Theory Means Never Having to Say ‘Performance’

Far too often, someone will start out complaining about why relational theory is a problem, is insufficient, is just plain wrong, whatever. And when the relational-naysayer explains why he holds that opinion, he rambles on about performance. I have actually heard the expression, “I can get better retrieval speed using indexed VSAM files,” to elaborate why relational theory is a “waste of time.”

Theory is the framework, the idea, the attitude brought to the game. And as such, relational theory asks that any “relational tool” allows the user to perceive the data and to manipulate that data as if the data were contained within tables having certain qualities. Relational theory does not require data be physically implemented as “tables.” A “table” is simply an idea, a table has no known quantifiable physical implementation to go along with it. If one tells developers to “implement a table” from scratch, I doubt that any two would create exactly the same physical thing. The implementation is the choice of the implementer. An implementer could use VSAM files as much as they want; however, they are asked to hide those VSAM files from the data user’s coding essentials if they wish to refer to their tool as “relational.” Relational theory seems to be held to a higher standard by some; ballistics theory is not often held accountable for vendors providing bad cannons.

It is fair to say that relational theory is the only solid framework for establishing a rational expression of data that falls anywhere inside the boundaries of formal logic. As people continue to laud the “death of relational” by coming up with one or other “new” physical implementations of coding or data engines, from object-oriented, XML, columnar, or anything else one might name, the primary short-coming is that these are physical implementations that avoid having any formalized logic underpinning them. And as long as that missing-foundational-logic circumstance remains true, even should one use a “non-relational” engine, one should always work through a relational design in order to understand the true nature of the data and the functional dependencies between the items that constitute the universe of discourse. Those functional dependencies will drive the requirements of the code that queries and manipulates the data—regardless of how you choose to physically store it. Data knowledge is important; a relational design comprised via an entity-?relationship diagram is valuable for the business rules about the data that are expressed. Lists of fields within a non-relational design are non-expressive shopping lists and little more.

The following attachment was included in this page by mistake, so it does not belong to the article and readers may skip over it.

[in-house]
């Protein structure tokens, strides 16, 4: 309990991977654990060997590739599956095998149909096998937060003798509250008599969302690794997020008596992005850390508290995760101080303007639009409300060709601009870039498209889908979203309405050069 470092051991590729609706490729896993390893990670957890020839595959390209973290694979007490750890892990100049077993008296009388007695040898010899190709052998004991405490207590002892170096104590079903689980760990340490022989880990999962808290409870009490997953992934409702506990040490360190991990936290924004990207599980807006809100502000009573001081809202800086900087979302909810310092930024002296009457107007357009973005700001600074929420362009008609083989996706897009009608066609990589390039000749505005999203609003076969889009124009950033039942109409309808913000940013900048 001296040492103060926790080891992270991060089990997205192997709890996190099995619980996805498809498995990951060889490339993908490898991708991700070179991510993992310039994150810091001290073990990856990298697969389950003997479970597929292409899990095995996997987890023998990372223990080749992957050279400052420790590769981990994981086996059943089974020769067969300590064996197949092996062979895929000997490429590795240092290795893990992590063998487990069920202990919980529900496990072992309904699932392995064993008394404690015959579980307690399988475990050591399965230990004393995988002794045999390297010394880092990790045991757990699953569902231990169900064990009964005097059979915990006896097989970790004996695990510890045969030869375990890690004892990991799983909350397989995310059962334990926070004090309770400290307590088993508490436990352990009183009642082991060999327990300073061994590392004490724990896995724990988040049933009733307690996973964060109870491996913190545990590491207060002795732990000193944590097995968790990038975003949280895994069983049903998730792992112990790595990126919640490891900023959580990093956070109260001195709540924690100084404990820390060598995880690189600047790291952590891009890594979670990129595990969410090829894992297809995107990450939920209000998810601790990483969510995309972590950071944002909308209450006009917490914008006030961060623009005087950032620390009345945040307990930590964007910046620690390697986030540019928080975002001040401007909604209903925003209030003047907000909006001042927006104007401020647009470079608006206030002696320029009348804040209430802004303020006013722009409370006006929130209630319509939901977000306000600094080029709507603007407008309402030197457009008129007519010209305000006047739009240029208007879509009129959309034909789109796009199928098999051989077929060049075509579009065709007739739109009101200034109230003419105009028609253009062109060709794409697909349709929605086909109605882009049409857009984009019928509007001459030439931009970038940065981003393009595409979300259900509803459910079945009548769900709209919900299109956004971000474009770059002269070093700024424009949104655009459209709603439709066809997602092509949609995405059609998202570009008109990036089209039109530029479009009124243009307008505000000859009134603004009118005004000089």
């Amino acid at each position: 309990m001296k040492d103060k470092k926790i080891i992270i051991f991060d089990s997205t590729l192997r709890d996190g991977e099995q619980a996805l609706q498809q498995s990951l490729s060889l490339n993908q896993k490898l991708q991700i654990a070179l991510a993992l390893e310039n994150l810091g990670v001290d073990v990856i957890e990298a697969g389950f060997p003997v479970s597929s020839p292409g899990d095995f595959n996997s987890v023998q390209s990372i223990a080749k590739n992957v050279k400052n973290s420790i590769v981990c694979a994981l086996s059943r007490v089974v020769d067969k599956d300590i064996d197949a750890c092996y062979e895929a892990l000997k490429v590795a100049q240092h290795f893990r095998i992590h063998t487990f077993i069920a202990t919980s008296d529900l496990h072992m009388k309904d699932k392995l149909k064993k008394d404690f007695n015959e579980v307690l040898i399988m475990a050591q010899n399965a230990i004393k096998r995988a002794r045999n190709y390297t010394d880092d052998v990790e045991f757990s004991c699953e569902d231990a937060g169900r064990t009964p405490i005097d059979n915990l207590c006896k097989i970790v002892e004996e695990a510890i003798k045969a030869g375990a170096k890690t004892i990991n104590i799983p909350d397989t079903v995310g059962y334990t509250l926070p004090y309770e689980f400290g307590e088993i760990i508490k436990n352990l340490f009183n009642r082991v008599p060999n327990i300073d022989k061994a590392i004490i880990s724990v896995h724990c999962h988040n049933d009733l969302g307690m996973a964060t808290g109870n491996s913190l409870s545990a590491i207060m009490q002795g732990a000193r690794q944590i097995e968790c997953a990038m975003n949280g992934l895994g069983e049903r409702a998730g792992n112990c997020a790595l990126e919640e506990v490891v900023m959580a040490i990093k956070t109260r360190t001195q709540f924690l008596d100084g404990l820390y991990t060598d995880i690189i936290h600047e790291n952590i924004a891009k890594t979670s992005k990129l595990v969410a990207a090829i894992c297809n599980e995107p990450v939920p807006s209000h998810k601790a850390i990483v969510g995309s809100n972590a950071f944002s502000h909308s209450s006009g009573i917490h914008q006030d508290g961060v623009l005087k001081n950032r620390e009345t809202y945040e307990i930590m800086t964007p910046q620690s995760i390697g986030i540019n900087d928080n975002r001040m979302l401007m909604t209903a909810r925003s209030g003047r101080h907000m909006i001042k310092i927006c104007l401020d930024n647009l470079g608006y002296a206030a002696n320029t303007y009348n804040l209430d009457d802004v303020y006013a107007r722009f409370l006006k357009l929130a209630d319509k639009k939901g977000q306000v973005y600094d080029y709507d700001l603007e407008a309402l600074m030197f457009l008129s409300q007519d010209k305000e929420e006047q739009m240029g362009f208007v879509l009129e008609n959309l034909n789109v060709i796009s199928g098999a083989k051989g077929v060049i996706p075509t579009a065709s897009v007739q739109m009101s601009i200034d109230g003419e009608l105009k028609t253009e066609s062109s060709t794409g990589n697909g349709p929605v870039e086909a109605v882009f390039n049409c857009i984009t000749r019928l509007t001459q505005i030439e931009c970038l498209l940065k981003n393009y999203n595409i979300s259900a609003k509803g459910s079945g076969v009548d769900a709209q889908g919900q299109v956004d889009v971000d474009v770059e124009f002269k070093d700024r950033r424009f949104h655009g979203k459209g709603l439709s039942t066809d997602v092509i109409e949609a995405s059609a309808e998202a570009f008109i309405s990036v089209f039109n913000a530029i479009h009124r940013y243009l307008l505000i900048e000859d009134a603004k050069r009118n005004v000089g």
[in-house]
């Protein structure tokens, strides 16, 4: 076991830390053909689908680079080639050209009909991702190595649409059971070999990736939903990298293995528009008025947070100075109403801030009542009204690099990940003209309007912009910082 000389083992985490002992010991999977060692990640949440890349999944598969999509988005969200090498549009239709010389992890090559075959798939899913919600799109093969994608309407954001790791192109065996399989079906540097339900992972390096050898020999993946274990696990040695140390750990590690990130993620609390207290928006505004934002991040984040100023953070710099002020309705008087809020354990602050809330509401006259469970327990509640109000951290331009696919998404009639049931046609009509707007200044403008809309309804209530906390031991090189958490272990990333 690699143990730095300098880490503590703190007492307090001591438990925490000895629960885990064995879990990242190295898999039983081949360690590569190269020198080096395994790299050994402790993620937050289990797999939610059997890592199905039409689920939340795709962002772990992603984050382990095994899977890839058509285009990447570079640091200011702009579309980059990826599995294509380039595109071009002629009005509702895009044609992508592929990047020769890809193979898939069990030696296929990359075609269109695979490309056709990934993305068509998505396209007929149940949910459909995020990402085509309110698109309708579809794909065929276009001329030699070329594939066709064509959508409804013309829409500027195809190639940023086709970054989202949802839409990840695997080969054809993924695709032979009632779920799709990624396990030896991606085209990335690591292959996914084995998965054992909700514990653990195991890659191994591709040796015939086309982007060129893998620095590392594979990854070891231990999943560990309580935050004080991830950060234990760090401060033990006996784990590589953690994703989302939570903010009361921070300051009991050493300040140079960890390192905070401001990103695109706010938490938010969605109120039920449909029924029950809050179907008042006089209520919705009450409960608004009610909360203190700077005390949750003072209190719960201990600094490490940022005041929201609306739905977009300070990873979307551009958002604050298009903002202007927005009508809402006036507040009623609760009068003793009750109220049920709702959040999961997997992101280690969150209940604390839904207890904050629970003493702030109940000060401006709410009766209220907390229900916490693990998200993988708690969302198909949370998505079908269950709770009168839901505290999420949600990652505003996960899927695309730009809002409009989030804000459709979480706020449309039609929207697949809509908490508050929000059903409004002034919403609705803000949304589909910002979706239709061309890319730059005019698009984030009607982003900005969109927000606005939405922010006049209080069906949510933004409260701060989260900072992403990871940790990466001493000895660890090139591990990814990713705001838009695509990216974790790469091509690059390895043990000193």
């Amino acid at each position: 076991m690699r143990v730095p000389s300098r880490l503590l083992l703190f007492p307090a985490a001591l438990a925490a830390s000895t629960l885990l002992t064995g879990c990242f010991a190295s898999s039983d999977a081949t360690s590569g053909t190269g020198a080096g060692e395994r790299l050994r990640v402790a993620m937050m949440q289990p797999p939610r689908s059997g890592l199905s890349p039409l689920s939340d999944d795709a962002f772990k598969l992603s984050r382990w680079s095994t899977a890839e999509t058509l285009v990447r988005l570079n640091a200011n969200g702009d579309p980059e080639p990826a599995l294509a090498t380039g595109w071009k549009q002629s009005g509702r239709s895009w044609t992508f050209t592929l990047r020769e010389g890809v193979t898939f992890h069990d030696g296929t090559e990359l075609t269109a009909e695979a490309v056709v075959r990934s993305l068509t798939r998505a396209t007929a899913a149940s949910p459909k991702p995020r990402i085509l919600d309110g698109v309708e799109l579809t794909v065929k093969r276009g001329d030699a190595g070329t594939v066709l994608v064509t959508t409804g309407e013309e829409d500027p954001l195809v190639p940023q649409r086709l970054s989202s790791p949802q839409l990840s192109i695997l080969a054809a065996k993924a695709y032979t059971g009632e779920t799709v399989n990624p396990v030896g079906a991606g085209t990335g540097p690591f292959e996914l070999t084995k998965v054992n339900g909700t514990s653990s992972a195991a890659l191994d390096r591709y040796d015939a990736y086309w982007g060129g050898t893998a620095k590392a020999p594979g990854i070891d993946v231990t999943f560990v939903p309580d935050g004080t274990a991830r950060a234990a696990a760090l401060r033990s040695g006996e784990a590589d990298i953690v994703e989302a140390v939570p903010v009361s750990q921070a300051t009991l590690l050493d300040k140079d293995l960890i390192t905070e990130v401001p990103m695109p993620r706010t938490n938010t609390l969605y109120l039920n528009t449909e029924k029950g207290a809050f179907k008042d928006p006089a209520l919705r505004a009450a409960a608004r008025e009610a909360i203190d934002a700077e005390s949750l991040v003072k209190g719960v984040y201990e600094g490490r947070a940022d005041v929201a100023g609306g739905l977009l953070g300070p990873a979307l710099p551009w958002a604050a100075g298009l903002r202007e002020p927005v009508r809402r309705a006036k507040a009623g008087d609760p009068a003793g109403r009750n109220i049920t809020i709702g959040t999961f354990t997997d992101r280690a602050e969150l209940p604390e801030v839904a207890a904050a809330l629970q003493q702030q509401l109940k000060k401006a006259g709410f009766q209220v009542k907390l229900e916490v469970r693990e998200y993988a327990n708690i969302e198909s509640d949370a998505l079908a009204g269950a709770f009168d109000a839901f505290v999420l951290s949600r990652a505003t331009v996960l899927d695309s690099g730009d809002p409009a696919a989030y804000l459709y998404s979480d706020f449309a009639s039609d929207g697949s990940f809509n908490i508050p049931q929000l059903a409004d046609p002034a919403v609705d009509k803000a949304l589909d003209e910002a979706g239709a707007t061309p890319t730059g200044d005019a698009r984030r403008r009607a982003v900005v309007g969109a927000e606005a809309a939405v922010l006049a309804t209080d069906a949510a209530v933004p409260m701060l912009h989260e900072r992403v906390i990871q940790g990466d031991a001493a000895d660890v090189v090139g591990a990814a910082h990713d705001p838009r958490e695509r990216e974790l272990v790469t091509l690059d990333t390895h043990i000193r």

Can non-relational approaches provide better performance than relational approaches? That is a non-question. Better or worse performance only comes into play once you have a physical implementation to cope with. So to reframe the question more properly, can non-relationally minded tools be coded internally so that they provide better data query and manipulation performance than relationally minded tools? I imagine the answer to that performance issue depends on which tool has the better designers and developers. There are times and circumstances where all sorts of things may turn out to optimize performance. However, should the desire be to establish structures that would generally optimize many differing data query needs, then the chances are that relational approaches might very well be more appropriate than non-relational approaches. Additionally, one could allow that the relationally minded tool developers have the harder task because they have the added burden of trying to follow the tenets of relational theory. The non-relationally minded tool developers are freer to have their implementation go down whatever path they choose. And certainly, many relationally minded tools cut an awful lot of corners, and in doing so, unfortunately, expose their implementations. The bottom line seems to be that trying to create a truly relational user data experience is hard, very hard indeed.